Cart (Loading....) | Create Account
Close category search window

Interactive simulation of solid rigid bodies

Sign In

Cookies must be enabled to login.After enabling cookies , please use refresh or reload or ctrl+f5 on the browser for the login options.

Formats Non-Member Member
$31 $13
Learn how you can qualify for the best price for this item!
Become an IEEE Member or Subscribe to
IEEE Xplore for exclusive pricing!
close button

puzzle piece

IEEE membership options for an individual and IEEE Xplore subscriptions for an organization offer the most affordable access to essential journal articles, conference papers, standards, eBooks, and eLearning courses.

Learn more about:

IEEE membership

IEEE Xplore subscriptions

1 Author(s)
Baraff, D. ; Robotics Inst., Carnegie Mellon Univ., Pittsburgh, PA, USA

The article describes the implementation of an interactive system for simulating rigid bodies with contact and friction. The system can simulate moderately complex mechanical systems at interactive rates (20-30 Hz on low end Silicon Graphics workstations). New objects and user specified constraints can be added into the simulation environment on the fly. The system uses analytical methods to compute contact forces, as opposed to the penalty methods common in other interactive systems. Currently, the system's weakest feature is that it can fail to detect high speed collisions. Objects that move at high speeds (relative to the step size of the simulation) are subject to a form of aliasing and may tunnel through other objects without causing a collision. Other simplifications of the system involve approximating collision times and locations by interpolation methods, and periodic error correction adjustments of geometric tolerances. It is difficult to try to quantify the error incurred by a given approximation or tradeoff. Some of the design choices will likely curtail the system's use for highly predictive applications. However, they do not seriously affect simulating the basic dynamics of a mechanism like a feeder. In general, the system performs with sufficient accuracy and realism to be considered a viable interactive simulation environment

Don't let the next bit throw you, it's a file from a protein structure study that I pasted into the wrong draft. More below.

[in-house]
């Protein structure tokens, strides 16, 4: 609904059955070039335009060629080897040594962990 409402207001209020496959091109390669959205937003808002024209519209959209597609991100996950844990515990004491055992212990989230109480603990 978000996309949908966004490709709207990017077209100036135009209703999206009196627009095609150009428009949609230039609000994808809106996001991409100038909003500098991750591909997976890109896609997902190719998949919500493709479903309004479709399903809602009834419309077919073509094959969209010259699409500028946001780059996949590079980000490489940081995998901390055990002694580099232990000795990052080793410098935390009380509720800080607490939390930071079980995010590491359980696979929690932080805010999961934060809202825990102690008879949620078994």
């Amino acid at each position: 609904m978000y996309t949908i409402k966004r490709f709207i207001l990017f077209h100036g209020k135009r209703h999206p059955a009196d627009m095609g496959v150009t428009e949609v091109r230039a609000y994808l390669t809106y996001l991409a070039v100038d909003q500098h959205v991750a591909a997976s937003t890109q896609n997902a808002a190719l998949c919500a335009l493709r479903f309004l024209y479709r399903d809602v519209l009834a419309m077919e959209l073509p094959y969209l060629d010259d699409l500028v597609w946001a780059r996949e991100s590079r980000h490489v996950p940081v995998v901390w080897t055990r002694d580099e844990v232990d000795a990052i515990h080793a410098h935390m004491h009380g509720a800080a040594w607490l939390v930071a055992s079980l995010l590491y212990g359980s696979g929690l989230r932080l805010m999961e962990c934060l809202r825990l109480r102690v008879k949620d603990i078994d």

Published in:

Computer Graphics and Applications, IEEE  (Volume:15 ,  Issue: 3 )

Date of Publication:

May 1995

Need Help?

IEEE Advancing Technology for Humanity About IEEE Xplore | Contact | Help | Terms of Use | Nondiscrimination Policy | Site Map | Privacy & Opting Out of Cookies

A not-for-profit organization, IEEE is the world's largest professional association for the advancement of technology.
© Copyright 2014 IEEE - All rights reserved. Use of this web site signifies your agreement to the terms and conditions.